The majority of teens do not report the violence or even tell their family or friends because they are more afraid of the consequences of reporting the abuse than in staying in the abusive relationship.

What Are the Consequences to Teen Victims of Violence and Abuse?

The CDC reports that teens who are victims of violence and abuse may suffer throughout their entire life. They are prone to depression and anxiety. They often engage in unhealthy acts, such as drug abuse and alcoholism. They may exhibit antisocial acts and be prone to thoughts of suicide. In addition, there are other consequences if there is no intervention and the abuse continues:

  • School performance suffers in addition to other mental and physical consequences
  • Violence occurring in a high school dating situation sets the stage for a lifetime of victimization

Those who are in abusive relationships in high school are more likely to be victims of violence in college or later in their life. Nearly half of all college women who date say they have been the victim of dating abuse. Almost 60 percent say they do not know how to identify TDV or how to help someone who is experiencing abuse.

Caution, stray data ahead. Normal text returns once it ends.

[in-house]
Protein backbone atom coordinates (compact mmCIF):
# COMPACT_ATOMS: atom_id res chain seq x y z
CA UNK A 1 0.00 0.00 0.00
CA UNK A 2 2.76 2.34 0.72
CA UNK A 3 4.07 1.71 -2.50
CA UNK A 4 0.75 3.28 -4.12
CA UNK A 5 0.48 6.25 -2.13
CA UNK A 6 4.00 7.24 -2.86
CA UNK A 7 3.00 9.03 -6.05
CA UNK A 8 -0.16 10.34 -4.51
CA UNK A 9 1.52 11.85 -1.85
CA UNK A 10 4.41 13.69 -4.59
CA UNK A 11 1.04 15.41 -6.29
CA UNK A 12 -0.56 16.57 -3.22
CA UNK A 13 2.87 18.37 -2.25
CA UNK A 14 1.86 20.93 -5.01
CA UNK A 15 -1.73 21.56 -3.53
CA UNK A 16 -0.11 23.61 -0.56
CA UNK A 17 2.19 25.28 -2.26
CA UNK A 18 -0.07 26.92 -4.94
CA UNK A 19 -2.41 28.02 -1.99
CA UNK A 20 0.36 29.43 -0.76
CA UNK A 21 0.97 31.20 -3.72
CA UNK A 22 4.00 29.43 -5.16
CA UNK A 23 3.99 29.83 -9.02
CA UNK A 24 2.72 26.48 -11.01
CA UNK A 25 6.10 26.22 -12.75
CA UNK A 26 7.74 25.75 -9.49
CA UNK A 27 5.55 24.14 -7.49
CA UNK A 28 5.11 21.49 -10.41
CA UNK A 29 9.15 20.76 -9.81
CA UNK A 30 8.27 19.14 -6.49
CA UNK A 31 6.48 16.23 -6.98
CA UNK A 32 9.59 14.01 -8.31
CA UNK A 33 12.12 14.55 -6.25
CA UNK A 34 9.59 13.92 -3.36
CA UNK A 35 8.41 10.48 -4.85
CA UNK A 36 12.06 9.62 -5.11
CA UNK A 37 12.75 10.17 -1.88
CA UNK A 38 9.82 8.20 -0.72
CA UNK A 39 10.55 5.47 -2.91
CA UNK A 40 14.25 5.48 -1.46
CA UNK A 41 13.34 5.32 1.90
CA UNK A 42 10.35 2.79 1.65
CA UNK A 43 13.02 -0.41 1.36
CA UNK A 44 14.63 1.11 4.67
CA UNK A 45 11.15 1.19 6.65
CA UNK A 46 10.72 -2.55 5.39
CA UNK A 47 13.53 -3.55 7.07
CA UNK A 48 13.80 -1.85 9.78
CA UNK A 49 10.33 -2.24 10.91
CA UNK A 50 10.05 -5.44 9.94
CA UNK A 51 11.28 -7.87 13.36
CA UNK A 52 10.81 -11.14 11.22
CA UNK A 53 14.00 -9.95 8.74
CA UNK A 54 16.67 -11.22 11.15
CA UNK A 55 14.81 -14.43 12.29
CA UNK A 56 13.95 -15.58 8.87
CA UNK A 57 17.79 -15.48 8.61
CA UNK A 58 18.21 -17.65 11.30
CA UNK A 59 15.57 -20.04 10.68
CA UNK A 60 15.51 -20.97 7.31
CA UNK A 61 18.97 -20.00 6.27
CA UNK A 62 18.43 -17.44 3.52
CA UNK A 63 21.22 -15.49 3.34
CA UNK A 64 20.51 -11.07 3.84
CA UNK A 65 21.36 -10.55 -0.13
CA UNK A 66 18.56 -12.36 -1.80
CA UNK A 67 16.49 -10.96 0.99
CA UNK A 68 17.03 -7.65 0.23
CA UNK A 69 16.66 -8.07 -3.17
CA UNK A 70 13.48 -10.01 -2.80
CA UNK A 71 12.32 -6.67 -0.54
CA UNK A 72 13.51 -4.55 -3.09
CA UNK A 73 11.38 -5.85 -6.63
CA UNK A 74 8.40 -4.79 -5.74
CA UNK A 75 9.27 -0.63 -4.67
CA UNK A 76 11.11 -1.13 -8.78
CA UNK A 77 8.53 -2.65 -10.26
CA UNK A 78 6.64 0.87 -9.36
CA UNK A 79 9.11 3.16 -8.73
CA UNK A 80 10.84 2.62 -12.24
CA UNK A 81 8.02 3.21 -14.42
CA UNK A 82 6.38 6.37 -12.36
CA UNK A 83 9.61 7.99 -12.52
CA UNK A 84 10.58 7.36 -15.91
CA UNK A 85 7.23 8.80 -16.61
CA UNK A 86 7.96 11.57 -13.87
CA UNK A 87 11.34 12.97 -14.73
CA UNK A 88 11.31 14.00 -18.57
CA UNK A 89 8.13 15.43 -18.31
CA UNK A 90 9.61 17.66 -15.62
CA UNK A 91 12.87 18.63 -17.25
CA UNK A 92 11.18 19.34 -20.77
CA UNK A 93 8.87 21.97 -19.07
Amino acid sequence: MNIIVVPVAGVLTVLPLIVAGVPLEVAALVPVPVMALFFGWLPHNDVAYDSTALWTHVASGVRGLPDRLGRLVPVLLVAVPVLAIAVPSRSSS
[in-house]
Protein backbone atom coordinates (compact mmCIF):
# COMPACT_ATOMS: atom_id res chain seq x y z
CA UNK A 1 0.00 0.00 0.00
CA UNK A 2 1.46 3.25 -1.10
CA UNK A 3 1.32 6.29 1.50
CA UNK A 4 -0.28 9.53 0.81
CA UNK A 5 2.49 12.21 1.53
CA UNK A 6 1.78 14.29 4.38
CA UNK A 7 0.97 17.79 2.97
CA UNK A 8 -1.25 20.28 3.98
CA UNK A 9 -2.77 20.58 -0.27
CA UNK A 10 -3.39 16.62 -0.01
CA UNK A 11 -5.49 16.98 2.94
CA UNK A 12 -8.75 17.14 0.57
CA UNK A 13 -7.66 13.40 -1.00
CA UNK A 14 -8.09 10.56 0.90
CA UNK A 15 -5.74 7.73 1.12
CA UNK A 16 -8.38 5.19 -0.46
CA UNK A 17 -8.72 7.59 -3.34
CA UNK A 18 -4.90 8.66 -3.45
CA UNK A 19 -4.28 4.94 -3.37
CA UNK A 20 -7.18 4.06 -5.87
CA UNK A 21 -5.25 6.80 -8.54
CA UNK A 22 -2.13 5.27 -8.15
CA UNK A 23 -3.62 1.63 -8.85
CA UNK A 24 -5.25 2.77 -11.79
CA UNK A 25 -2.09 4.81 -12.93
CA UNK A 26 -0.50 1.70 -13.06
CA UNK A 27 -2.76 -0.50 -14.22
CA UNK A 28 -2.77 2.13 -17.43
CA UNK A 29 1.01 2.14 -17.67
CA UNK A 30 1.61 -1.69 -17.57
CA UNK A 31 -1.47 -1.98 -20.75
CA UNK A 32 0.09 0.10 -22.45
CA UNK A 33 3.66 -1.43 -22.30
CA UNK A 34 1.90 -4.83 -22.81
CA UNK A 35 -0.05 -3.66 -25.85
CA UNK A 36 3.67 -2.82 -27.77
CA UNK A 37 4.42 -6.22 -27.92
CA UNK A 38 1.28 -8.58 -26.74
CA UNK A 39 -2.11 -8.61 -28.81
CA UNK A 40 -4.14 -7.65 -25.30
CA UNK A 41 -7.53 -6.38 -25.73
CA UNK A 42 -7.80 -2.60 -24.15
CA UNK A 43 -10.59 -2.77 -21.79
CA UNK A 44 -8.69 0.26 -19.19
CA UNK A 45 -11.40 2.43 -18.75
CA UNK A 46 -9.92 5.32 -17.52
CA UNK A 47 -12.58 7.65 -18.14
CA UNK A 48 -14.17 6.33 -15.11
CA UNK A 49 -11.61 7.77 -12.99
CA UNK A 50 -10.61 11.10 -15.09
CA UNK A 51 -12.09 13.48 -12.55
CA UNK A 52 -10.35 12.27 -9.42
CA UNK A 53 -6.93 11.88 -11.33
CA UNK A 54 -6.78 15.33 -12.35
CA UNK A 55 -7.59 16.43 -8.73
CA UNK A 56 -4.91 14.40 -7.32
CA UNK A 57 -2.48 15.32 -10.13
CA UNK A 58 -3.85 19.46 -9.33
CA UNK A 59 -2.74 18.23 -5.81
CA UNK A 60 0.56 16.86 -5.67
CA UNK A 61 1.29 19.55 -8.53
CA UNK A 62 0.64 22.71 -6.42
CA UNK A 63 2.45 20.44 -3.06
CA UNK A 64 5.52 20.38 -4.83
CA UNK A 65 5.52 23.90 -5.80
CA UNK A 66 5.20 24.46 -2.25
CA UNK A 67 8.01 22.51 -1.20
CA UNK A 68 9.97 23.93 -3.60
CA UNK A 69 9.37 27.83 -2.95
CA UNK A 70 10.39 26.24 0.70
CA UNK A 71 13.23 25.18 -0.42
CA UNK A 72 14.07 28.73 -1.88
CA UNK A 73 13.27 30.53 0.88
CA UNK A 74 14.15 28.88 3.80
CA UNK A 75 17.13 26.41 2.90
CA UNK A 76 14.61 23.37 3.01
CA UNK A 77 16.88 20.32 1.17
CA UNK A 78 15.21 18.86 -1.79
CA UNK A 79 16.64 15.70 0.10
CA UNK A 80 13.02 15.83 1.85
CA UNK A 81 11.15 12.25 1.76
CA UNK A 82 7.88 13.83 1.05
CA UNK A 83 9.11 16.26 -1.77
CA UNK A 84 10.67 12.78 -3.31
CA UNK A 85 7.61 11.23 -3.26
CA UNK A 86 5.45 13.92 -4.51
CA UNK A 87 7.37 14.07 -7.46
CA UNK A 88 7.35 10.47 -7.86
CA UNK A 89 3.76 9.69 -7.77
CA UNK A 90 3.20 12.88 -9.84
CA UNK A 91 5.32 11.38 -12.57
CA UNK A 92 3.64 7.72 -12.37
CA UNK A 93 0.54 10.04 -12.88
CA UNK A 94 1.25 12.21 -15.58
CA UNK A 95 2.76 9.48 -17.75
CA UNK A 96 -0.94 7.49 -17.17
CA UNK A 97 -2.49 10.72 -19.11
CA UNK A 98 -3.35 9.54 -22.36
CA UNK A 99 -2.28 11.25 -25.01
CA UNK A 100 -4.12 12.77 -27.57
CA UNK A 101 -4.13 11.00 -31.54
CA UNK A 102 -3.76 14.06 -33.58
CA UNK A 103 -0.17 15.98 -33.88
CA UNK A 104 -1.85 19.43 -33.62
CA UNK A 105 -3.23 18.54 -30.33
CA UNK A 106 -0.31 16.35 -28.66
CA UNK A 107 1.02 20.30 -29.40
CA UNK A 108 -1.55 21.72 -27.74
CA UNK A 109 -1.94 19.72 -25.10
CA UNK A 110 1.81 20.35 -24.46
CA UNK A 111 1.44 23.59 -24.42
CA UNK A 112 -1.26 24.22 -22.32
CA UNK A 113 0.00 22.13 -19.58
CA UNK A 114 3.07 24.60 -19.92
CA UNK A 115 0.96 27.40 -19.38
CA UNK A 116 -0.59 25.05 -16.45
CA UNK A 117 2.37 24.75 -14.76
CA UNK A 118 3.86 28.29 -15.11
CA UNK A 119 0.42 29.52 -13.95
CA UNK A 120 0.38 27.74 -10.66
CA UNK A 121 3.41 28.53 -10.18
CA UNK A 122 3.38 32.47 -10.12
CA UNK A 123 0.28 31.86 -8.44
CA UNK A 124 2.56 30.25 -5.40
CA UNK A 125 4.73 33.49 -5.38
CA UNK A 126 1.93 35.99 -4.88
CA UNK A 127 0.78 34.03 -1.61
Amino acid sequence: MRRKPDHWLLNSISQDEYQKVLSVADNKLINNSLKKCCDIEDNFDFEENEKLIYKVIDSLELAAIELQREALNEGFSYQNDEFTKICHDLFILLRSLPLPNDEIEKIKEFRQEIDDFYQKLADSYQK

Stay tuned for Part Two, which will discuss: 1) Red flags that indicate to family and friends that a person they are concerned about is in a violent and abusive relationship; 2)  What family and friends, as essentially bystanders, can do to help a teenager escape from an abusive dating relationship; and 3) Steps to take to educate teens about what a healthy relationship looks like.

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Rebecca has a background in medical writing and as a freelance writer with a B.S. degree in nursing, she has written on a variety of topics for physicians and other health services entities and worked for a number of years as a Certified Public Health Nurse.